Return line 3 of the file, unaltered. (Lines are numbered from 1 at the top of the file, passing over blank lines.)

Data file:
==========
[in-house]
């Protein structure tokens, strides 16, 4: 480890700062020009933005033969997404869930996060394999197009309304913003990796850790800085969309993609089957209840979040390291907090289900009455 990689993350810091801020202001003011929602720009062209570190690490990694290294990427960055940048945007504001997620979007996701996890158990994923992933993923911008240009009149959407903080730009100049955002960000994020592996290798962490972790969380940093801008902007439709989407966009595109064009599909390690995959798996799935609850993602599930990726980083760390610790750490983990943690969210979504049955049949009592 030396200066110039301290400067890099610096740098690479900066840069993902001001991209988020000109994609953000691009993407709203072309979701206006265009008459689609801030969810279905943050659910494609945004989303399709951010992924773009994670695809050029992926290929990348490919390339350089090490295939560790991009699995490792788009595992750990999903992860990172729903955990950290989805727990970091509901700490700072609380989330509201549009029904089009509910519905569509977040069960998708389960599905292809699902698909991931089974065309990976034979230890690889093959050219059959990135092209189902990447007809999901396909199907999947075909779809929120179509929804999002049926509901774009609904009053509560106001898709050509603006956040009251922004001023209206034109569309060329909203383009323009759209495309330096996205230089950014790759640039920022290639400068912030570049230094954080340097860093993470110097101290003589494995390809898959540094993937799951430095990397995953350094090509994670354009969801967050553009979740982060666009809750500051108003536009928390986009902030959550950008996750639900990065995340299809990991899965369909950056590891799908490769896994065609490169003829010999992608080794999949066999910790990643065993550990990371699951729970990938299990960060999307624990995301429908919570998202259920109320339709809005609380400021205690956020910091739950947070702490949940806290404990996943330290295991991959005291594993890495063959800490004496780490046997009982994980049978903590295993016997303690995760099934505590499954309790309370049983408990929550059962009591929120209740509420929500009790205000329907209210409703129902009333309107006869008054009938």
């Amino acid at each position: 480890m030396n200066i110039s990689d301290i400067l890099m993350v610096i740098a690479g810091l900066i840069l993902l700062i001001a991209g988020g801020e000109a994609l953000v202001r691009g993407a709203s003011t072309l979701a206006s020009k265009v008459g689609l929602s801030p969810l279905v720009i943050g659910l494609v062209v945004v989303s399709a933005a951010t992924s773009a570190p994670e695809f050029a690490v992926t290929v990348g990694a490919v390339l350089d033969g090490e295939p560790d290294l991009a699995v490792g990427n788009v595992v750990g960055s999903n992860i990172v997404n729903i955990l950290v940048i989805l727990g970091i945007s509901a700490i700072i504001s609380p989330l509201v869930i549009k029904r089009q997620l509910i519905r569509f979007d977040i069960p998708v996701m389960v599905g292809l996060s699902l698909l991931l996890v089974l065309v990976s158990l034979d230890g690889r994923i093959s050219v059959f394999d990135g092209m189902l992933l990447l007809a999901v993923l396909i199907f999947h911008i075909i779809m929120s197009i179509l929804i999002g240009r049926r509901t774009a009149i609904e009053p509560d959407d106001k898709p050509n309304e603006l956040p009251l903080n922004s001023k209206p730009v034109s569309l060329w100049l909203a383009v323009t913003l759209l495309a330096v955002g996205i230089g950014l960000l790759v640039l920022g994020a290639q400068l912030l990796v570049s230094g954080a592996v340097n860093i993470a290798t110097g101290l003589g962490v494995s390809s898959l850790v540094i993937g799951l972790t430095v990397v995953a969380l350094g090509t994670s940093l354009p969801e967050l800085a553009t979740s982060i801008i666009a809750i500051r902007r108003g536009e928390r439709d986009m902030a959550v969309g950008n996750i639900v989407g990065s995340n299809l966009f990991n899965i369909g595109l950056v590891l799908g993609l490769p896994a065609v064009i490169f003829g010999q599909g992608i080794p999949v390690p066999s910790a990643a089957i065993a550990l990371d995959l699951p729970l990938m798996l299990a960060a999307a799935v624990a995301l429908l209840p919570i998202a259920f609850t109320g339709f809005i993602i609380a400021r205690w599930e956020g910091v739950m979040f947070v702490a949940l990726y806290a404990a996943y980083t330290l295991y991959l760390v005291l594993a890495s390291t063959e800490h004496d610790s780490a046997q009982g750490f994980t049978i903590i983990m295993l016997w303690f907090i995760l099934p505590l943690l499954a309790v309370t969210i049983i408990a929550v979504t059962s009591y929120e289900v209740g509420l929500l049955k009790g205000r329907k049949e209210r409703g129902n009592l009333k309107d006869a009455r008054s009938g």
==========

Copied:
């Amino acid at each position: 480890m030396n200066i110039s990689d301290i400067l890099m993350v610096i740098a690479g810091l900066i840069l993902l700062i001001a991209g988020g801020e000109a994609l953000v202001r691009g993407a709203s003011t072309l979701a206006s020009k265009v008459g689609l929602s801030p969810l279905v720009i943050g659910l494609v062209v945004v989303s399709a933005a951010t992924s773009a570190p994670e695809f050029a690490v992926t290929v990348g990694a490919v390339l350089d033969g090490e295939p560790d290294l991009a699995v490792g990427n788009v595992v750990g960055s999903n992860i990172v997404n729903i955990l950290v940048i989805l727990g970091i945007s509901a700490i700072i504001s609380p989330l509201v869930i549009k029904r089009q997620l509910i519905r569509f979007d977040i069960p998708v996701m389960v599905g292809l996060s699902l698909l991931l996890v089974l065309v990976s158990l034979d230890g690889r994923i093959s050219v059959f394999d990135g092209m189902l992933l990447l007809a999901v993923l396909i199907f999947h911008i075909i779809m929120s197009i179509l929804i999002g240009r049926r509901t774009a009149i609904e009053p509560d959407d106001k898709p050509n309304e603006l956040p009251l903080n922004s001023k209206p730009v034109s569309l060329w100049l909203a383009v323009t913003l759209l495309a330096v955002g996205i230089g950014l960000l790759v640039l920022g994020a290639q400068l912030l990796v570049s230094g954080a592996v340097n860093i993470a290798t110097g101290l003589g962490v494995s390809s898959l850790v540094i993937g799951l972790t430095v990397v995953a969380l350094g090509t994670s940093l354009p969801e967050l800085a553009t979740s982060i801008i666009a809750i500051r902007r108003g536009e928390r439709d986009m902030a959550v969309g950008n996750i639900v989407g990065s995340n299809l966009f990991n899965i369909g595109l950056v590891l799908g993609l490769p896994a065609v064009i490169f003829g010999q599909g992608i080794p999949v390690p066999s910790a990643a089957i065993a550990l990371d995959l699951p729970l990938m798996l299990a960060a999307a799935v624990a995301l429908l209840p919570i998202a259920f609850t109320g339709f809005i993602i609380a400021r205690w599930e956020g910091v739950m979040f947070v702490a949940l990726y806290a404990a996943y980083t330290l295991y991959l760390v005291l594993a890495s390291t063959e800490h004496d610790s780490a046997q009982g750490f994980t049978i903590i983990m295993l016997w303690f907090i995760l099934p505590l943690l499954a309790v309370t969210i049983i408990a929550v979504t059962s009591y929120e289900v209740g509420l929500l049955k009790g205000r329907k049949e209210r409703g129902n009592l009333k309107d006869a009455r008054s009938g």